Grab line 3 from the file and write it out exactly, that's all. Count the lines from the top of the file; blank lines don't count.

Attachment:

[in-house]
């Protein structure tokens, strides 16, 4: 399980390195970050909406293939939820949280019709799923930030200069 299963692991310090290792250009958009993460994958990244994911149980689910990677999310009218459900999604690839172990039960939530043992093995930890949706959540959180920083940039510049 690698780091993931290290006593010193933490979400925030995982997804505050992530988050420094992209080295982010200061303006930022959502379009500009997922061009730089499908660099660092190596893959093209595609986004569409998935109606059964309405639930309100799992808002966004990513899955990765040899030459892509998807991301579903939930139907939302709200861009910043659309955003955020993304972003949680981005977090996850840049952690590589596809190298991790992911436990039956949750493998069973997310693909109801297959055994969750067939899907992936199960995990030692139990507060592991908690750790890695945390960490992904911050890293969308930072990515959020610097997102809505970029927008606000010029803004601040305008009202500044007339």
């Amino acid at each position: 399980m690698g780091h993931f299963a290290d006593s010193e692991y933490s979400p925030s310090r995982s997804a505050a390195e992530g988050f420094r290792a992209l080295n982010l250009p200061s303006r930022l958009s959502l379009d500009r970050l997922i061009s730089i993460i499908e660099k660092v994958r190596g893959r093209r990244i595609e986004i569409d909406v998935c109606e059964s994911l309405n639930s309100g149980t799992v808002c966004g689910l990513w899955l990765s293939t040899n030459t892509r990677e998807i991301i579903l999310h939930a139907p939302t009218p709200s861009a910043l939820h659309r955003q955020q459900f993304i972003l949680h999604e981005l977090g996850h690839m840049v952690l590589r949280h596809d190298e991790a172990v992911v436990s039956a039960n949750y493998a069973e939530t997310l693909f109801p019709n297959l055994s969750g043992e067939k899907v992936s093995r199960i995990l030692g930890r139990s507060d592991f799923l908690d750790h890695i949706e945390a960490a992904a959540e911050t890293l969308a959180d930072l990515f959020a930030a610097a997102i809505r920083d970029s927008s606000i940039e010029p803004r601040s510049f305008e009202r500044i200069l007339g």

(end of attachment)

């Amino acid at each position: 399980m690698g780091h993931f299963a290290d006593s010193e692991y933490s979400p925030s310090r995982s997804a505050a390195e992530g988050f420094r290792a992209l080295n982010l250009p200061s303006r930022l958009s959502l379009d500009r970050l997922i061009s730089i993460i499908e660099k660092v994958r190596g893959r093209r990244i595609e986004i569409d909406v998935c109606e059964s994911l309405n639930s309100g149980t799992v808002c966004g689910l990513w899955l990765s293939t040899n030459t892509r990677e998807i991301i579903l999310h939930a139907p939302t009218p709200s861009a910043l939820h659309r955003q955020q459900f993304i972003l949680h999604e981005l977090g996850h690839m840049v952690l590589r949280h596809d190298e991790a172990v992911v436990s039956a039960n949750y493998a069973e939530t997310l693909f109801p019709n297959l055994s969750g043992e067939k899907v992936s093995r199960i995990l030692g930890r139990s507060d592991f799923l908690d750790h890695i949706e945390a960490a992904a959540e911050t890293l969308a959180d930072l990515f959020a930030a610097a997102i809505r920083d970029s927008s606000i940039e010029p803004r601040s510049f305008e009202r500044i200069l007339g």